I am a Professor of Philosophy at the State University of New York at New Paltz where I teach courses in ethics, political and social philosophy, history of modern philosophy, as well as classes devoted to topics in my areas of specialization. My research and writing is focused on two areas: eighteenth-century British moral philosophy and business ethics. Within the eighteenth century, I am particularly interested in the writings of Bernard Mandeville, David Hume, Adam Ferguson, and Adam Smith.
In both my teaching and research I do not draw a sharp distinction between philosophy and its history. Philosophical questions occur within a context that we ignore at our peril, if we are to understand fully an idea, argument, or problem.
My current work focuses on ambition, as a concept inspiring worry throughout the history of thought. In addition, I am writing on the idea of “self-love” (as distinct from self-interest and self-preservation) in the works of Adam Smith. My interest in this notion emerges from my recent essay, “Adam Smith and Self-Interest,” in the Oxford Handbook of Adam Smith, edited by Christopher J. Berry, Maria Pia Paganelli, and Craig Smith (Oxford, 2013).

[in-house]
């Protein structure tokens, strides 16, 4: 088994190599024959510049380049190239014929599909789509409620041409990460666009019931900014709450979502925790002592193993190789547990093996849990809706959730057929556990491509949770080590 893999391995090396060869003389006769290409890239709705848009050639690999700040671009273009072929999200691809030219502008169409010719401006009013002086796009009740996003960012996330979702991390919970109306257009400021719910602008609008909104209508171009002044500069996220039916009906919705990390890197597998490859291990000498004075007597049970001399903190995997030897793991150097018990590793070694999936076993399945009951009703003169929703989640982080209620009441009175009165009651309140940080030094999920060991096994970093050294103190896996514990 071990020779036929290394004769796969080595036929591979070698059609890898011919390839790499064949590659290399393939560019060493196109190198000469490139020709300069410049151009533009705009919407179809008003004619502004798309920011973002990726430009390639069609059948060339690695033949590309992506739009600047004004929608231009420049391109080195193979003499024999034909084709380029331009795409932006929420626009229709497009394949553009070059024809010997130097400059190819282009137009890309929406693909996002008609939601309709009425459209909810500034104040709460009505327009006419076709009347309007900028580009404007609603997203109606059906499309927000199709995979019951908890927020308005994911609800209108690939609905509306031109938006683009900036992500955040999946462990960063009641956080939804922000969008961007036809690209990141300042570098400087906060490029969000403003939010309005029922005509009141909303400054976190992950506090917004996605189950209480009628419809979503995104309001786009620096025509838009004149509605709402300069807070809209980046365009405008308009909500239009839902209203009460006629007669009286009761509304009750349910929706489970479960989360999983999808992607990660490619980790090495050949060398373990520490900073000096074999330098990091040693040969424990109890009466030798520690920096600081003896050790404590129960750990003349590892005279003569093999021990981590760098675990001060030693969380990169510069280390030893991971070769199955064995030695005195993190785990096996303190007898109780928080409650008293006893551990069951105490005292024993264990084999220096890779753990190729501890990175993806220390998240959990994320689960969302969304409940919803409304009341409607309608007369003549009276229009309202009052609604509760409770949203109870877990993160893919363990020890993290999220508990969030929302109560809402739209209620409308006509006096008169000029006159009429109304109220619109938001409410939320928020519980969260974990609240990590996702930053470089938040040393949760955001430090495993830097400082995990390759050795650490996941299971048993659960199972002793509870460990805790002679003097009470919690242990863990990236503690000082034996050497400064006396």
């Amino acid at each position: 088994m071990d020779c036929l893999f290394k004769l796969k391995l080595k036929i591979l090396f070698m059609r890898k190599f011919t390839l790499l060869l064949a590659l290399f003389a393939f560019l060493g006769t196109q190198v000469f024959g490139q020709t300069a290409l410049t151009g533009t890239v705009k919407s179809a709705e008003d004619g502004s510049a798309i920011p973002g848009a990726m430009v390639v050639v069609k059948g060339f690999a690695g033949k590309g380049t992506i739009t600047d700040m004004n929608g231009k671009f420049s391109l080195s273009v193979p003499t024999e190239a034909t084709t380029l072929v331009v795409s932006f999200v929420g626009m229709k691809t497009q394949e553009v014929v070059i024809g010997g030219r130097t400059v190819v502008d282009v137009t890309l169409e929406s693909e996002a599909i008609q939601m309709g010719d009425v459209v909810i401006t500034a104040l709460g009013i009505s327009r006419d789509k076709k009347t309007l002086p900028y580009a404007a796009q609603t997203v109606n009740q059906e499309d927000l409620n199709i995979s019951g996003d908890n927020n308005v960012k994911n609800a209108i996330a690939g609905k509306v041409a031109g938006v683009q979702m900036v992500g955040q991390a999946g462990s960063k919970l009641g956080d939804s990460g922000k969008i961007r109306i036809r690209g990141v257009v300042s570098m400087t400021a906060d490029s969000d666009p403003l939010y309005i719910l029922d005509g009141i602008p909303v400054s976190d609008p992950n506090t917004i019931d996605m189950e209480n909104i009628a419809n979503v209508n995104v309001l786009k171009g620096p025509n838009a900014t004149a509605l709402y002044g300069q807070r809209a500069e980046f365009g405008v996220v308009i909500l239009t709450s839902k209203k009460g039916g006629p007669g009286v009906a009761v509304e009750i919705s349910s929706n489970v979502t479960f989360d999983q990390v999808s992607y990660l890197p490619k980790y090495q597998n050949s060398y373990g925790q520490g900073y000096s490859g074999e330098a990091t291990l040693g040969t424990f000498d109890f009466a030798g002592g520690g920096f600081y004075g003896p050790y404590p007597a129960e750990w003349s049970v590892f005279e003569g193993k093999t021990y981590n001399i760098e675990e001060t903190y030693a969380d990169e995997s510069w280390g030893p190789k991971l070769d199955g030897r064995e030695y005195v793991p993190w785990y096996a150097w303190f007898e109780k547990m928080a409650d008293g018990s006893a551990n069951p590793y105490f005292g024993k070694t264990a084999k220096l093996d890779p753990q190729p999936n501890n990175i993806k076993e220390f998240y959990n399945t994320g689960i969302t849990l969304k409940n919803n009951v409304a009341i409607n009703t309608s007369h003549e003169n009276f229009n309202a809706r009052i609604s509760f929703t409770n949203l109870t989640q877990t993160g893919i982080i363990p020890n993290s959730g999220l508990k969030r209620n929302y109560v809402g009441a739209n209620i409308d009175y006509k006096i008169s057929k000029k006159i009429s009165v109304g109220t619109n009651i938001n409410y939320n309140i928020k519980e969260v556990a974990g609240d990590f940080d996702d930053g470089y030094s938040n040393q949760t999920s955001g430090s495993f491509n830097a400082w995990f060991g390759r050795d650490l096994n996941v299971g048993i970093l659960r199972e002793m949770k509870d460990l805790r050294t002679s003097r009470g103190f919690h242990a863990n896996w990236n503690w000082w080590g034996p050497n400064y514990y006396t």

In the area of business ethics, my colleague Byron Kaldis (Hellenic Open University) and I are completing a unique and important volume on significant thinkers and the implications of their ideas for business ethics and the morals of commerce. To be published by the University of Chicago Press, Wealth, Commerce, and Philosophy: Foundational Thinkers and Business Ethics will include over twenty original essays, authored by notable contemporary scholars, on philosophers such as Aristotle, Augustine, Aquinas, Montesquieu, Mandeville, Smith, Mill, Hegel, Hayek, Rawls, and Sen (among others) and what their ideas suggest regarding the ethics of commerce.
Finally, with Byron Kaldis and Alexei Marcoux, I have just embarked on a new venture– editing the Routledge Companion to Business Ethics.